Leading lights in third sector and civic Scotland will focus on welfare reform
A coalition of leading civil society groups has been formed to press for a humane welfare system.
The Scottish Leaders Welfare Group (SLWG) met today (Monday) in Glasgow and said it would start to collate evidence which would be used to put pressure on both Westminster and Holyrood.
Its work kicked off straight away when it met in Drumchapel Citizen's Advice Bureau and its members then went off the visit the local foodbank.
The group is made up of leaders from Scotland’s churches, trade unions, local authorities and voluntary sector.
We want to look at the effect changes are having on people. How can we help the people who need the help?
It will listen to service users and collate the experiences of member organisations – many of which work on the frontline – to make the case for humane welfare reform to the Department of Work and Pensions and also to Holyrood, following limited devolution in that area as part of the Smith proposals on further powers for Scotland.
Its chairman, former Labour MP Lord McFall, said: “The overall aim of this group is to work collaboratively to highlight and respond to the impact of recent changes to the welfare and benefits system on the people, services, and communities of Scotland, especially vulnerable people or groups.
“The SLWG will use its collective voice to provide witness to the impact of welfare changes and will challenge government policy and practice where we believe these have a negative impact and result in deprivation.
“The group will highlight the responsibility of all levels of government and other interested stakeholders to pursue policies and practices which enable people to live a dignified life.”
Leading lights in the SLWG include Father Thomas Boyle, assistant general secretary of the Bishops’ Conference of Scotland, Ronnie Convery, director of communications at the Archdiocese of Glasgow, Sally Foster Fulton, convener of the Church and Society Council of the Church of Scotland, Barbara Lindsay, deputy chief executive of the Convention of Scottish Local Authorities (COSLA), Margaret Lynch, chief executive of Citizens Advice Scotland, Councillor David O’Neill, president of COSLA, Grahame Smith, Scottish Trades Union Congress general secretary and Andrew Tomlinson, associate secretary of the Church of Scotland Church and Society Council.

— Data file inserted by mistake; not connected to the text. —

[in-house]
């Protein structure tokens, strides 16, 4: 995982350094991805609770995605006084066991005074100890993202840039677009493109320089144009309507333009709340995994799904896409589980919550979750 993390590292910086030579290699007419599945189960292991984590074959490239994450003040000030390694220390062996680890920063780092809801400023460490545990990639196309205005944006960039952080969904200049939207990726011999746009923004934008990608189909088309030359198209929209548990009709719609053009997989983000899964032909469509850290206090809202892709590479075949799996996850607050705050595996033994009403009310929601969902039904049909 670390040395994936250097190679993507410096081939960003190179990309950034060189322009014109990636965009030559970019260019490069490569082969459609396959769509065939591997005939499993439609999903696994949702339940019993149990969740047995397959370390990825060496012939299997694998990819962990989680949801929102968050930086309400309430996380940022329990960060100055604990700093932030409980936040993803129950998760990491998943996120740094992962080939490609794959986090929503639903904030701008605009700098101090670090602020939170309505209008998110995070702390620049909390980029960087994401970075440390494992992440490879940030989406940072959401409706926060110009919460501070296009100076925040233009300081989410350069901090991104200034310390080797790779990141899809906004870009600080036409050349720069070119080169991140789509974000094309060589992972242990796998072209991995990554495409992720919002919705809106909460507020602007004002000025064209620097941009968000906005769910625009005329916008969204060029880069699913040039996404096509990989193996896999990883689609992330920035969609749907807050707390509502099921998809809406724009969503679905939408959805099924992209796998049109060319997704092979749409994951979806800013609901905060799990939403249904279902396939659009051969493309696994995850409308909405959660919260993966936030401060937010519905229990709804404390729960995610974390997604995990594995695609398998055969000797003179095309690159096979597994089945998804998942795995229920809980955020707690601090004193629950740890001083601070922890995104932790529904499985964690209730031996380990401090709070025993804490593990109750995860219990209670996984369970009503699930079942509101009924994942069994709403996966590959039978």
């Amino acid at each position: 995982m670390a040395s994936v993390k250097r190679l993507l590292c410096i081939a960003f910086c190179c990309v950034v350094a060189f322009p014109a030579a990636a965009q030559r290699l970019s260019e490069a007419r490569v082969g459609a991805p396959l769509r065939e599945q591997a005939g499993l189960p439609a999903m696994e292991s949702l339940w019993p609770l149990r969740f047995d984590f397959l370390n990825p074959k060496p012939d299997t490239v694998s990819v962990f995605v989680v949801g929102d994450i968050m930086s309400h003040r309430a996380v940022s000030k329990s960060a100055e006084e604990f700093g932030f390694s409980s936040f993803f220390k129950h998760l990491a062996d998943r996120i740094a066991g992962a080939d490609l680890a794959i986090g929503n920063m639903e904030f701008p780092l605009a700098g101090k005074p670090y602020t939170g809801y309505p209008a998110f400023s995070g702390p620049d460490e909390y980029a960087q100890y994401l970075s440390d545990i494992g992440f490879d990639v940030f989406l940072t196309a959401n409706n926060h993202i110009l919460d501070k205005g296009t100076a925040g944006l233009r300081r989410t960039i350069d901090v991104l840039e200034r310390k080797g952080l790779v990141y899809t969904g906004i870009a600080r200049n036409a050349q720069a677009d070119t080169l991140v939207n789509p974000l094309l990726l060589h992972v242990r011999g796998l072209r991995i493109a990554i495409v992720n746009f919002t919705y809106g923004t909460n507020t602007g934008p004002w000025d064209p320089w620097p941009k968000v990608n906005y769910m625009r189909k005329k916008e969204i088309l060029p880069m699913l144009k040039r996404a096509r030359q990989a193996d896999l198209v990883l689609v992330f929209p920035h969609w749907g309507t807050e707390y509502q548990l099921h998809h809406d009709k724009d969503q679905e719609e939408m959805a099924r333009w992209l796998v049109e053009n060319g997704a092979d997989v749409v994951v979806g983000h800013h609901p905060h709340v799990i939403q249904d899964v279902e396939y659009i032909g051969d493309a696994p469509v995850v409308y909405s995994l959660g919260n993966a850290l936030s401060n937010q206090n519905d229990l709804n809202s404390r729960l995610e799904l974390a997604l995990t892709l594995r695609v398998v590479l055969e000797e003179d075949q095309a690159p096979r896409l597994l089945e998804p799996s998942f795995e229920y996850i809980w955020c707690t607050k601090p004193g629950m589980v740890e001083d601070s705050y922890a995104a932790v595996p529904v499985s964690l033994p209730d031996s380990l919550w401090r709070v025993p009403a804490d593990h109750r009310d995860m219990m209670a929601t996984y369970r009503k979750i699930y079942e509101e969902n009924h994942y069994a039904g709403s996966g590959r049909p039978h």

Father Boyle told TFN: “We've all become aware of the chaos that benefit changes have brought in last 12 to 18 months.
“People have been moved from a system where the had a face to face interview with an a person dealing with their claim to this impersonal system where people are not being treated as individuals.
“Our plan as a group is to gather more evidence from the various constituent bodies. We all have the informal evidence, but we want to gather that and present it to the decision makers, to the DWP, and whatever comes to Holyrood, we will go there as well.
“We are a non party political organisation and that's why we didn't want to get involved before the referendum. We want to look at the effect these changes are having on people. How can we help the people who need the help?”